Sometimes, you need a list of random numbers that sum to a known constant. There's a known algorithm to provide this list of numbers with the proper distribution, but a straight-forward implementation may give a list that doesn't sum exactly to the desired constant because of rounding error.

This article describes the basic algorithm, why the rounding error happens, and the solution.

Continue reading "Exact random sums"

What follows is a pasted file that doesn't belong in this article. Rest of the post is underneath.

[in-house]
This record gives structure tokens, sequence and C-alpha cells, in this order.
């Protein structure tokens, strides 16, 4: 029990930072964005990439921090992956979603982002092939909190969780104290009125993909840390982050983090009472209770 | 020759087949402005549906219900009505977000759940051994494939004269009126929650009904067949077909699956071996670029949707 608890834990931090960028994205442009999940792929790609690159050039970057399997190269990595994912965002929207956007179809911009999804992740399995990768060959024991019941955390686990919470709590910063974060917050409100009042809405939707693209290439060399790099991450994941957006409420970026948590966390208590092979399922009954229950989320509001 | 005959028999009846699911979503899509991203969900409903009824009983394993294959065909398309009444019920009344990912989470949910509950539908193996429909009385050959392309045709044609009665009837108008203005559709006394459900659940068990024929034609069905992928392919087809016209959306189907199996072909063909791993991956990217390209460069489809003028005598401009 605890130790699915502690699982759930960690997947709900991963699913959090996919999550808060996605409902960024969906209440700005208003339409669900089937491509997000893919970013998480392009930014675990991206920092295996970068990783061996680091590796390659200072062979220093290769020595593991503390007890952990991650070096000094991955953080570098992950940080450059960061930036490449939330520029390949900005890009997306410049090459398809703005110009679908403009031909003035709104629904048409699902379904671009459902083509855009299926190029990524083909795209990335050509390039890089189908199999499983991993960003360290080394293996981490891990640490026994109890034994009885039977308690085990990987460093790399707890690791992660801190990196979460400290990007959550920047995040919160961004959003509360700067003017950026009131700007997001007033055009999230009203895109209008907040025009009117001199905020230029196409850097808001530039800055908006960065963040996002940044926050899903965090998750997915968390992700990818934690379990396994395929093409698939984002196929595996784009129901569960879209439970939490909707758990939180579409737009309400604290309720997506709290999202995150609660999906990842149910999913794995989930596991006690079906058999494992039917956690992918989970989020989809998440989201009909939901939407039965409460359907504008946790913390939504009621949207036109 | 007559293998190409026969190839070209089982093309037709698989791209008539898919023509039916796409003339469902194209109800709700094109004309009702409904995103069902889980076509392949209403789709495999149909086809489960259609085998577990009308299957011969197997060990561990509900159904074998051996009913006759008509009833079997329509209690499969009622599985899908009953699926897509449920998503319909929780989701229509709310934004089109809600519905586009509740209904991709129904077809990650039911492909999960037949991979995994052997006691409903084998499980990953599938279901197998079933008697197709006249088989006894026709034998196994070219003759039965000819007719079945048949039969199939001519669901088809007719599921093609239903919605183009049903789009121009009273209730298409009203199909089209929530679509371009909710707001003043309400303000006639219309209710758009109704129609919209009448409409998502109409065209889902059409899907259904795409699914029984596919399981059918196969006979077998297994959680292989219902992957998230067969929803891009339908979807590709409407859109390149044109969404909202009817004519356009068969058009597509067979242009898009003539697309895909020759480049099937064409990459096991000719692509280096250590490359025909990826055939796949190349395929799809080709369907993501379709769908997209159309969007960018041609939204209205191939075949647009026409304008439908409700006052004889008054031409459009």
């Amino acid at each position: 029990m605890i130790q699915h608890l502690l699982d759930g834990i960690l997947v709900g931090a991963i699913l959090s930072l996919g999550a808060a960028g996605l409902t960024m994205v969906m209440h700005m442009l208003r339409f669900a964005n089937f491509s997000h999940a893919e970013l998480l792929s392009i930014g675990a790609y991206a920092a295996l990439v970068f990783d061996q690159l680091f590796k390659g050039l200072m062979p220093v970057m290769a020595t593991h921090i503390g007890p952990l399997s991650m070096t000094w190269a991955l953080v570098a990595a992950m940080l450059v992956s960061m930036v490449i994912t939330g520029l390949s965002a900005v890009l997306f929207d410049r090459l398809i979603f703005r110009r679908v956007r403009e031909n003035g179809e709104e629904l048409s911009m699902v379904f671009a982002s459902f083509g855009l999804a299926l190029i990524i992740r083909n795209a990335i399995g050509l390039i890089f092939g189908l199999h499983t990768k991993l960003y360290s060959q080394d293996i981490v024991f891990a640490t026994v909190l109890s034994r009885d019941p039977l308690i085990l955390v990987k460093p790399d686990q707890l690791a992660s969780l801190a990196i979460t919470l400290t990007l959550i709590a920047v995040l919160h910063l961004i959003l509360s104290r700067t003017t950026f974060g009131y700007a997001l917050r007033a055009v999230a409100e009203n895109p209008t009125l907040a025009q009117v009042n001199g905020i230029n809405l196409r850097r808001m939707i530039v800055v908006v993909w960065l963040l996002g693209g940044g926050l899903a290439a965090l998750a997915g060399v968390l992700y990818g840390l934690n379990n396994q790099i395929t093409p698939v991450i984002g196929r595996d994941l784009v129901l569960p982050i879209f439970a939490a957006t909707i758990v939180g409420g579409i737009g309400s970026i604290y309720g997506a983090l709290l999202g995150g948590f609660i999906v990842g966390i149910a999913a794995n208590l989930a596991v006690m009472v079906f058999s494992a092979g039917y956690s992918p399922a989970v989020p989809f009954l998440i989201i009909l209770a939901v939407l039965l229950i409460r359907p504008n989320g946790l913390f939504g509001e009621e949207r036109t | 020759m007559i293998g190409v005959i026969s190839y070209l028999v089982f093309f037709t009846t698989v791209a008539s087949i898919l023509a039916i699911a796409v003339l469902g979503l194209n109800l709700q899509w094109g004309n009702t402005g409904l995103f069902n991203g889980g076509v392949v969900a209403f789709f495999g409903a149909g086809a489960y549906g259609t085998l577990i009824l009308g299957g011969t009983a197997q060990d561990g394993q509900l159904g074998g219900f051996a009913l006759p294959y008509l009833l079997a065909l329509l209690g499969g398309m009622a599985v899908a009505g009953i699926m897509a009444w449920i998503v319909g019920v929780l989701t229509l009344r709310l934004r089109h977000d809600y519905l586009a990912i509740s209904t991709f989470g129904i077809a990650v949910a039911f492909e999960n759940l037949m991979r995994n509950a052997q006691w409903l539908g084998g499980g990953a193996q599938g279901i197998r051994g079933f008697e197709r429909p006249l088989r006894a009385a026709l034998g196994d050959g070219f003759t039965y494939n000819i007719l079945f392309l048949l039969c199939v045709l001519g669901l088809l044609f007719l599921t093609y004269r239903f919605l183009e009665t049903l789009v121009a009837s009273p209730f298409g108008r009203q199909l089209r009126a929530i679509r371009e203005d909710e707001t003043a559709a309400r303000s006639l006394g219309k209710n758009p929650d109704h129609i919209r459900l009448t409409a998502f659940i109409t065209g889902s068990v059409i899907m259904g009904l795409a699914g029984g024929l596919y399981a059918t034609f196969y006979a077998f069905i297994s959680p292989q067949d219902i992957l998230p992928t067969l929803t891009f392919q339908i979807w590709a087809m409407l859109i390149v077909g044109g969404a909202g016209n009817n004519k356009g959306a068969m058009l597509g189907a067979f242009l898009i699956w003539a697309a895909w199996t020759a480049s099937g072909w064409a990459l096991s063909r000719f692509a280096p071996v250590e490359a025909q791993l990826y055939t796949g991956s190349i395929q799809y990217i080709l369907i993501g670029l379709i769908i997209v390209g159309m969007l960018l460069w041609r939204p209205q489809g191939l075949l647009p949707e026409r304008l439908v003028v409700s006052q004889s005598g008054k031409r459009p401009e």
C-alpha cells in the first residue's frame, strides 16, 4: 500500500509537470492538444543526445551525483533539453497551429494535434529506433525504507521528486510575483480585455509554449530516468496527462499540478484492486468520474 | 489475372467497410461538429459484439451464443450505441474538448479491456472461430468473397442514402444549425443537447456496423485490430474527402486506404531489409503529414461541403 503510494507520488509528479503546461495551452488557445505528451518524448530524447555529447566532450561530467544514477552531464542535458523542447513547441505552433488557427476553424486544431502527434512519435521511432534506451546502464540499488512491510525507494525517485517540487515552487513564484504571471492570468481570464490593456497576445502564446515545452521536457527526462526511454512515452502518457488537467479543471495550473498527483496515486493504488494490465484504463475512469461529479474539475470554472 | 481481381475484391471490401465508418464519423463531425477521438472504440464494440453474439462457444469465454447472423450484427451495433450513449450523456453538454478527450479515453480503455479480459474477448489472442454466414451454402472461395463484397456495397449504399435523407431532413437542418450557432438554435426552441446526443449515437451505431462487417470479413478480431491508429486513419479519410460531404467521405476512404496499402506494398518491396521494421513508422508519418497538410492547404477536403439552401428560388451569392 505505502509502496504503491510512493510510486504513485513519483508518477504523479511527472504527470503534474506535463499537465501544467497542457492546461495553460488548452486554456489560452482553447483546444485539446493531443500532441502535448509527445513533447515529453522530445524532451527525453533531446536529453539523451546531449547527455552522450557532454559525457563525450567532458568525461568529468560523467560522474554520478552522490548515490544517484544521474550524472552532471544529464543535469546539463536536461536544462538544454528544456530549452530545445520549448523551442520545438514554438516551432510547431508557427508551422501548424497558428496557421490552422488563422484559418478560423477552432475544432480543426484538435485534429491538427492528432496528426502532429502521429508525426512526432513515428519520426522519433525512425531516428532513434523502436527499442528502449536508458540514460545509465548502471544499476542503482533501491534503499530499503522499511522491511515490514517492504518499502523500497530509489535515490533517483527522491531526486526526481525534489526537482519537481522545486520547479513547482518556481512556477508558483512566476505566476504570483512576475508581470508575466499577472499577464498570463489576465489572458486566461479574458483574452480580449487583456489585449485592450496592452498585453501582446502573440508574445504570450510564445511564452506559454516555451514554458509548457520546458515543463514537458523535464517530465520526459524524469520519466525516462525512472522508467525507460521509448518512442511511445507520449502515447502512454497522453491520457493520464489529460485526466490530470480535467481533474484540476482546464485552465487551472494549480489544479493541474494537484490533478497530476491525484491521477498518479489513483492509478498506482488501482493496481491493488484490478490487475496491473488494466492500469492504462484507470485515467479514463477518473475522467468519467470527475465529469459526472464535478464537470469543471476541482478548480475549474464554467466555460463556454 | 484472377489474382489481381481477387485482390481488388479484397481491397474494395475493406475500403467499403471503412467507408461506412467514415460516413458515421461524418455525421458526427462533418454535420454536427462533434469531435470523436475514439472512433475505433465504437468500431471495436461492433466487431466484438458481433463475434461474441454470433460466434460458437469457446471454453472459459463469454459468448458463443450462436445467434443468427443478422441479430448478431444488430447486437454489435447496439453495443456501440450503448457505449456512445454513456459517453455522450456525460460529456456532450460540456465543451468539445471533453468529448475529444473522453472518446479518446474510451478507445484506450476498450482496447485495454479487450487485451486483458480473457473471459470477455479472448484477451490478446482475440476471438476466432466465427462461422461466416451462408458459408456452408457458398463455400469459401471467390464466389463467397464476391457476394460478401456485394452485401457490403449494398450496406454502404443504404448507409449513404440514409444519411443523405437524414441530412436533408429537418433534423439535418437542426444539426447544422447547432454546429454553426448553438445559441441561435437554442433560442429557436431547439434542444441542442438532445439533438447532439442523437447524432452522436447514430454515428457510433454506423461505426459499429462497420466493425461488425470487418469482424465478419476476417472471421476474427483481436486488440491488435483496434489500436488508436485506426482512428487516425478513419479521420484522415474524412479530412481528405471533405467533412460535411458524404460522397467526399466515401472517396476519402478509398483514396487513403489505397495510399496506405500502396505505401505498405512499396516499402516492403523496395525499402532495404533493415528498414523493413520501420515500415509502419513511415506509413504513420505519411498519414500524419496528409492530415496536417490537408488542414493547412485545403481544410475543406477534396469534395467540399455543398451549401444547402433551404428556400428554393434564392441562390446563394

In some sense, random numbers uniformly-distributed in the range \([0, 1)\) are the easiest class of random number to generate.

Because of the internal representation of floating-point numbers, all you need to do is fill the significand with random bits, set the exponent to -1, and the sign bit to positive.

Some language run-times do this better than others.

This article shows how to check your run-time, and how to fix it.

Continue reading "Precision of random numbers"